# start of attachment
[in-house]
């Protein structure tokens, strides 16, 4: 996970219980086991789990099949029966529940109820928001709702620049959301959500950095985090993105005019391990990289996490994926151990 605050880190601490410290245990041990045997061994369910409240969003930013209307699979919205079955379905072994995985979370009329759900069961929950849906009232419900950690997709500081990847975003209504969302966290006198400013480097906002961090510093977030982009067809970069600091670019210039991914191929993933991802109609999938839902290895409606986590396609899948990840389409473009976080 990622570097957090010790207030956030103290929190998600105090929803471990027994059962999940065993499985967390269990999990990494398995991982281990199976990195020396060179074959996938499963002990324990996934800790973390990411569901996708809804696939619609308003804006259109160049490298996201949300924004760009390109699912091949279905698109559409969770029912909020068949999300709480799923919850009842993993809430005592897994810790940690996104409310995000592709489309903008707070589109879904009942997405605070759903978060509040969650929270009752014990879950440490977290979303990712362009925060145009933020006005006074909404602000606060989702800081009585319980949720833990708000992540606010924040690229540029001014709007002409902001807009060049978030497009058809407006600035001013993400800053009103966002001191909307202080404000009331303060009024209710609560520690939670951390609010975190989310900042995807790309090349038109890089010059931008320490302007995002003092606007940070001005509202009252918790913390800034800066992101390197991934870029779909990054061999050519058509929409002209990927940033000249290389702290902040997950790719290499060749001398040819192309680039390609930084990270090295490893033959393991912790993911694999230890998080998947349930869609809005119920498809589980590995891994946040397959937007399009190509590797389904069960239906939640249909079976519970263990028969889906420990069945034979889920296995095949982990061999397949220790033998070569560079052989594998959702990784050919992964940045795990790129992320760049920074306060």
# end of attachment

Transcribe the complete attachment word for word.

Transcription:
[in-house]
């Protein structure tokens, strides 16, 4: 996970219980086991789990099949029966529940109820928001709702620049959301959500950095985090993105005019391990990289996490994926151990 605050880190601490410290245990041990045997061994369910409240969003930013209307699979919205079955379905072994995985979370009329759900069961929950849906009232419900950690997709500081990847975003209504969302966290006198400013480097906002961090510093977030982009067809970069600091670019210039991914191929993933991802109609999938839902290895409606986590396609899948990840389409473009976080 990622570097957090010790207030956030103290929190998600105090929803471990027994059962999940065993499985967390269990999990990494398995991982281990199976990195020396060179074959996938499963002990324990996934800790973390990411569901996708809804696939619609308003804006259109160049490298996201949300924004760009390109699912091949279905698109559409969770029912909020068949999300709480799923919850009842993993809430005592897994810790940690996104409310995000592709489309903008707070589109879904009942997405605070759903978060509040969650929270009752014990879950440490977290979303990712362009925060145009933020006005006074909404602000606060989702800081009585319980949720833990708000992540606010924040690229540029001014709007002409902001807009060049978030497009058809407006600035001013993400800053009103966002001191909307202080404000009331303060009024209710609560520690939670951390609010975190989310900042995807790309090349038109890089010059931008320490302007995002003092606007940070001005509202009252918790913390800034800066992101390197991934870029779909990054061999050519058509929409002209990927940033000249290389702290902040997950790719290499060749001398040819192309680039390609930084990270090295490893033959393991912790993911694999230890998080998947349930869609809005119920498809589980590995891994946040397959937007399009190509590797389904069960239906939640249909079976519970263990028969889906420990069945034979889920296995095949982990061999397949220790033998070569560079052989594998959702990784050919992964940045795990790129992320760049920074306060």